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Dr. Richard Benkin

US Intelligence Summit to Hear from Benkin about Bangladesh

Monday February 12 2007 15:40:24 PM BDT

Dr. Richard Benkin, longtime advocate for Bangladeshi editor Salah Uddin Shoaib Choudhury was tabbed to address a gathering of intelligence professionals about Bangladesh next month. I spoke with Benkin via telephone from his Chicago home and asked if his visit to Bangladesh in January and the change of government during his stay affected what he might have to report.

“Yes, it did. Being there gave me a chance to observe things first hand and to speak with quite a few people—people from all over the political map. Most importantly from my point of view, I saw for myself that Shoaib was safe and doing well—that is, as well as can be with those scurrilous and false charges still hanging over his head.”

Benkin said that he is more optimistic now about Bangladesh’s and Choudhury’s fate than he has been in a very long time. “The new government seems to recognize that for Bangladesh to move forward, it has to break from the corruption and radical appeasement that characterized it for so long under both BNP and Awami League rule. The people were terribly served by their leaders. Seeing the results of that really breaks your heart.”

Benkin recognized that some people might resent the importance he places on how how foreigners—namely Americans—view Bangladesh but added that “The people of Bangladesh are free to do whatever they want. Bangladesh is a sovereign country. And so do Americans. If we’re smart, we will buy our garment imports from countries that share our values and have the same goals that we do. That translates into two things about all else: supporting the rights of minorities and dissidents and fighting alongside us against those radicals who want to kill us both.”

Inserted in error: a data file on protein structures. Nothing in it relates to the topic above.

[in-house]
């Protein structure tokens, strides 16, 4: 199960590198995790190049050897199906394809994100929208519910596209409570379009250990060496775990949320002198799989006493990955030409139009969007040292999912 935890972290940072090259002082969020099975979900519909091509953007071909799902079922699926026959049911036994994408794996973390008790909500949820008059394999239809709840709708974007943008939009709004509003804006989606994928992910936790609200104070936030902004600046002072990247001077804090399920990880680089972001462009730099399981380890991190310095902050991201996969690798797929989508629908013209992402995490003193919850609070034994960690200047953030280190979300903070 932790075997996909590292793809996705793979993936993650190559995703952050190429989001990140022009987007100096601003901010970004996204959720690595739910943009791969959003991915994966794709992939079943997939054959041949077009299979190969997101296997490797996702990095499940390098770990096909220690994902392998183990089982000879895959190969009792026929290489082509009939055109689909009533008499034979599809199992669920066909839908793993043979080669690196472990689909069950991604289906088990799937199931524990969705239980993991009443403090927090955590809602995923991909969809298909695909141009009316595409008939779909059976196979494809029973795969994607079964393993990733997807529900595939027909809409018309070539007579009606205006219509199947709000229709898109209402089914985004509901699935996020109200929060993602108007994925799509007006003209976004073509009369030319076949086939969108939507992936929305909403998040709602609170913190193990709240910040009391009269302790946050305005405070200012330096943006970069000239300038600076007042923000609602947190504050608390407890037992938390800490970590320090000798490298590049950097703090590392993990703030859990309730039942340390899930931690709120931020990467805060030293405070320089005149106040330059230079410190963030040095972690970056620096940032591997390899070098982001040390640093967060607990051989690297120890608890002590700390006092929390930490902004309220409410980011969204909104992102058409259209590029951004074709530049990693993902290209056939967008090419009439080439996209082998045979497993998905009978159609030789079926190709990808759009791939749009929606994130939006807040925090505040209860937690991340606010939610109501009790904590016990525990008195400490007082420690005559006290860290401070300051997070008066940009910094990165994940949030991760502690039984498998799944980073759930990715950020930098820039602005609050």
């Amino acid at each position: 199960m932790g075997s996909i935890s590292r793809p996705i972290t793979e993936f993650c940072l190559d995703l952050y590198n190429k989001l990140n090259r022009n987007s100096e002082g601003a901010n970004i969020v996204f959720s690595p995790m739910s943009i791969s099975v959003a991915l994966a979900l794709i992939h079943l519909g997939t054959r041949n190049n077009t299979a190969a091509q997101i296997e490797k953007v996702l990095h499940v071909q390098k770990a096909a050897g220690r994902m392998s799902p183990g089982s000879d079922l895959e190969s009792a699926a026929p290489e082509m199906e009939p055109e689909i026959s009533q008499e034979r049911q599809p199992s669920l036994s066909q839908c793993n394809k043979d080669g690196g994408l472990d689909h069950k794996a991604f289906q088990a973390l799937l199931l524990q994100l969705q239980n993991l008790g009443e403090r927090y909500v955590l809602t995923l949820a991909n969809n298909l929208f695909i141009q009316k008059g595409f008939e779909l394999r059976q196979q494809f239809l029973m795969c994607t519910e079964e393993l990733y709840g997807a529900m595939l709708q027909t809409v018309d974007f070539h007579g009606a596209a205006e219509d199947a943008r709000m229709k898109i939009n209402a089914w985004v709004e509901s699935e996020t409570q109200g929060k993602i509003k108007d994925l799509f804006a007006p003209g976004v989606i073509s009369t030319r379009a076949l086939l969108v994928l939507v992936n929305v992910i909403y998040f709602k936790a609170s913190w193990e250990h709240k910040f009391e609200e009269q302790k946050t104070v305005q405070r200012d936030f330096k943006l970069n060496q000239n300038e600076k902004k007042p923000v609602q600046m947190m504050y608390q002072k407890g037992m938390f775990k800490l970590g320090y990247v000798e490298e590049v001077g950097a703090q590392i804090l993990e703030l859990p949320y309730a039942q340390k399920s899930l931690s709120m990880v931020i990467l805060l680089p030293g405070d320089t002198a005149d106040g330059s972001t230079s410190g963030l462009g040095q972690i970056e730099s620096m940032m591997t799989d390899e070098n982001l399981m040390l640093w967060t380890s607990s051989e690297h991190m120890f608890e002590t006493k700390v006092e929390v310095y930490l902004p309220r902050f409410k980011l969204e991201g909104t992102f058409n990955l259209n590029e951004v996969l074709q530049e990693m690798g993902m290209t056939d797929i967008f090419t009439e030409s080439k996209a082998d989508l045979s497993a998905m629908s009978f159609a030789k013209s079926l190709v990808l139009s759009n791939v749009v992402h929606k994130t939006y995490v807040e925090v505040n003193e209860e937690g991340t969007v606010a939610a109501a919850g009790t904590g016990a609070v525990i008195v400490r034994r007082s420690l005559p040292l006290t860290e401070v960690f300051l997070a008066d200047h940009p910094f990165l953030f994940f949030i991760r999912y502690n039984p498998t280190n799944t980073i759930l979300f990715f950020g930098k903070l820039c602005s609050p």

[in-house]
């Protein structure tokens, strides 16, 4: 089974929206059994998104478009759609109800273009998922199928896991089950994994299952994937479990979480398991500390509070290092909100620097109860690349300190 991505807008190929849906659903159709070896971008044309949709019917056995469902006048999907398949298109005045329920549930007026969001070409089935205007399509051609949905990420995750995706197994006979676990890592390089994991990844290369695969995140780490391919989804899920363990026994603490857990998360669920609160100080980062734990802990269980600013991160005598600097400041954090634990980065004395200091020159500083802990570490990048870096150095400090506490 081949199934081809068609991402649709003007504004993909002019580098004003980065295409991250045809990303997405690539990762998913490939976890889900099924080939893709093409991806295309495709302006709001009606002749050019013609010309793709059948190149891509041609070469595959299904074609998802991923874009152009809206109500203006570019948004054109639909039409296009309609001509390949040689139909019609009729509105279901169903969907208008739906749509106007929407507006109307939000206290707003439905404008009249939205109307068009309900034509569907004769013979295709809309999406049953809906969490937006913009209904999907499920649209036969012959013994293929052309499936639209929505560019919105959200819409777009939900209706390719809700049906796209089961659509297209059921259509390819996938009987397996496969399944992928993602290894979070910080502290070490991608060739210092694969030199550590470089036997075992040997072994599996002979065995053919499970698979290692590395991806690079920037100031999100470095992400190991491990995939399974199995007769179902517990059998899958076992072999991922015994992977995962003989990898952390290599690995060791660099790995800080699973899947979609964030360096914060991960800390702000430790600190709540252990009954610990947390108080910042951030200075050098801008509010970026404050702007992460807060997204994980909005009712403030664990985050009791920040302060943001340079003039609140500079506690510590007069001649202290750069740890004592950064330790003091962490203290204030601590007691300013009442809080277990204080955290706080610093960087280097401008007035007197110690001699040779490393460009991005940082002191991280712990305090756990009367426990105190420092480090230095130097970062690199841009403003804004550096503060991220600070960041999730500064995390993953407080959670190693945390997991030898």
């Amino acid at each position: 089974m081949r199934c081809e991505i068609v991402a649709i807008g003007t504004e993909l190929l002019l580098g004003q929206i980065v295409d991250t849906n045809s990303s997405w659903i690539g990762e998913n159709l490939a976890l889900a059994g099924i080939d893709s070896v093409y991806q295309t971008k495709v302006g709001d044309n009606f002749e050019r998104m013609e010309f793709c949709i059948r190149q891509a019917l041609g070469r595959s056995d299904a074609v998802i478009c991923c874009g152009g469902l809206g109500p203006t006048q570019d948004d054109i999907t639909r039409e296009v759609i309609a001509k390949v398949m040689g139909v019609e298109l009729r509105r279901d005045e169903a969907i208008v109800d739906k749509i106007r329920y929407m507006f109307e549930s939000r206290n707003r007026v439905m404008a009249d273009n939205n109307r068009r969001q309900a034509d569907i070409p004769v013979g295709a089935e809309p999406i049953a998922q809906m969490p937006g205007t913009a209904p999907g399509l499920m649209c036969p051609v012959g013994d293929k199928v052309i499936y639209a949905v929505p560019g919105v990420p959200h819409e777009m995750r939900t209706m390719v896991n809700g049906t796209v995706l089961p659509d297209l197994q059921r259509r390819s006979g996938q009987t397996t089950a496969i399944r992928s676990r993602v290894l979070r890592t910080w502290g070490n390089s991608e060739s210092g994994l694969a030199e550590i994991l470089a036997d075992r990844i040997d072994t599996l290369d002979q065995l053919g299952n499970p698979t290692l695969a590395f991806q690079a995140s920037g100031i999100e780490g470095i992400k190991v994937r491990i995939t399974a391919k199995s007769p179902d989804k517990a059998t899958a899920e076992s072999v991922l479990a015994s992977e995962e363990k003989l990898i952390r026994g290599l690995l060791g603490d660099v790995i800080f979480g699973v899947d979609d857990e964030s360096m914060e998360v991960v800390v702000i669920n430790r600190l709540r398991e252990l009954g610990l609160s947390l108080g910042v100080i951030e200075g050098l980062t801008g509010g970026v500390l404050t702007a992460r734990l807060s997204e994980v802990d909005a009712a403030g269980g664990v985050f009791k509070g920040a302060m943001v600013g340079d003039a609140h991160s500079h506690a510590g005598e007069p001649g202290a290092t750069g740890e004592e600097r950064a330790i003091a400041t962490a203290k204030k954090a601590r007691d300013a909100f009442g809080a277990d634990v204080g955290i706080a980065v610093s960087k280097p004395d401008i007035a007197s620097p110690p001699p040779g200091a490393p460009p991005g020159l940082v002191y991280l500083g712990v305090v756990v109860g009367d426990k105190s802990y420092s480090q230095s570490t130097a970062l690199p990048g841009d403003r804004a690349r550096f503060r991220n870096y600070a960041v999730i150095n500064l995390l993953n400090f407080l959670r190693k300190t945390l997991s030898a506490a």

That is where January’s events changed what he will say to the intelligence professionals and other dignitaries. Benkin said his original talk would try to “sound the alarm” about an imminent Islamist radical takeover in Bangladesh. He referred to previous material of his that traced the movement of Al Qaeda forces from Afghanistan to Bangaldesh’s doorstep. He also had very harsh words for the previous government’s stated policy of appeasing those radicals and “making policy with an eye toward making those coalition partners happy.”

Benkin and Canadian MP Irwin Cotler, noted international human rights attorney who is part of Choudhury’s defense, both predicted radical gains if elections were held as scheduled. “The State of Emergency stopped that,” he said. “One diplomat even told me that it no doubt saved the country.” As a result, Benkinhe told the convention’s organizers that his address might actually report gains in Bangladesh’s fight against a radical takeover.

“It would be nice to give an upbeat talk,” he said. “I’m hopeful, but will want to see some more. The new government really has its hands full. I think they will be successful, but the old guys always taught me to be at least at little suspicious.”

He noted that the government can go far in that respect by finally dropping the false charges against “my brother.” Right now, he is preparing for a Congressional Resolution that urges just that to be heard in the US Congress next week. The measure has strong support in both parties and should pass easily.

“I believe the new government is serious about fighting radicals and serious about showing it supports justice in a way that the old government was not. I promise you that if they dismiss the case against Shoaib by his next court date [February 28], the intelligence people in Florida will hear an extremely positive and complimentary set of recommendations from me with regard to Bangladesh.”

Hannah Brown writes from USA
Her E Mail : hannahwrite@comcast.net


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